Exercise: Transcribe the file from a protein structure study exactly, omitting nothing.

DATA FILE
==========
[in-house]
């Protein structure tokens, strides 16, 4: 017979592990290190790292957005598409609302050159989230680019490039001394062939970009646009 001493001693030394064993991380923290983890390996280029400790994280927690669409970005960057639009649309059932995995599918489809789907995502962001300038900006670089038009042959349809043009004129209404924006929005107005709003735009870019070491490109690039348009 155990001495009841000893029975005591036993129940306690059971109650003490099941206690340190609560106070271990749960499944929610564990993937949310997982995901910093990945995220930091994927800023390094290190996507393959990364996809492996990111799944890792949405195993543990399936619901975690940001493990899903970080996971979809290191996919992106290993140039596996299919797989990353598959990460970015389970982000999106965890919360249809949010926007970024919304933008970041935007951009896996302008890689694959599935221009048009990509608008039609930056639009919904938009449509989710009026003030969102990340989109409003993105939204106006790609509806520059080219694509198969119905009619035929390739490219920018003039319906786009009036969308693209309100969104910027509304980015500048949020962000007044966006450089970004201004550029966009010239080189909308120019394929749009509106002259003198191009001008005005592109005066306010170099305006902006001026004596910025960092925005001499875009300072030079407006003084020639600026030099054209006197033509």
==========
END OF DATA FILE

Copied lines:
[in-house]
């Protein structure tokens, strides 16, 4: 017979592990290190790292957005598409609302050159989230680019490039001394062939970009646009 001493001693030394064993991380923290983890390996280029400790994280927690669409970005960057639009649309059932995995599918489809789907995502962001300038900006670089038009042959349809043009004129209404924006929005107005709003735009870019070491490109690039348009 155990001495009841000893029975005591036993129940306690059971109650003490099941206690340190609560106070271990749960499944929610564990993937949310997982995901910093990945995220930091994927800023390094290190996507393959990364996809492996990111799944890792949405195993543990399936619901975690940001493990899903970080996971979809290191996919992106290993140039596996299919797989990353598959990460970015389970982000999106965890919360249809949010926007970024919304933008970041935007951009896996302008890689694959599935221009048009990509608008039609930056639009919904938009449509989710009026003030969102990340989109409003993105939204106006790609509806520059080219694509198969119905009619035929390739490219920018003039319906786009009036969308693209309100969104910027509304980015500048949020962000007044966006450089970004201004550029966009010239080189909308120019394929749009509106002259003198191009001008005005592109005066306010170099305006902006001026004596910025960092925005001499875009300072030079407006003084020639600026030099054209006197033509």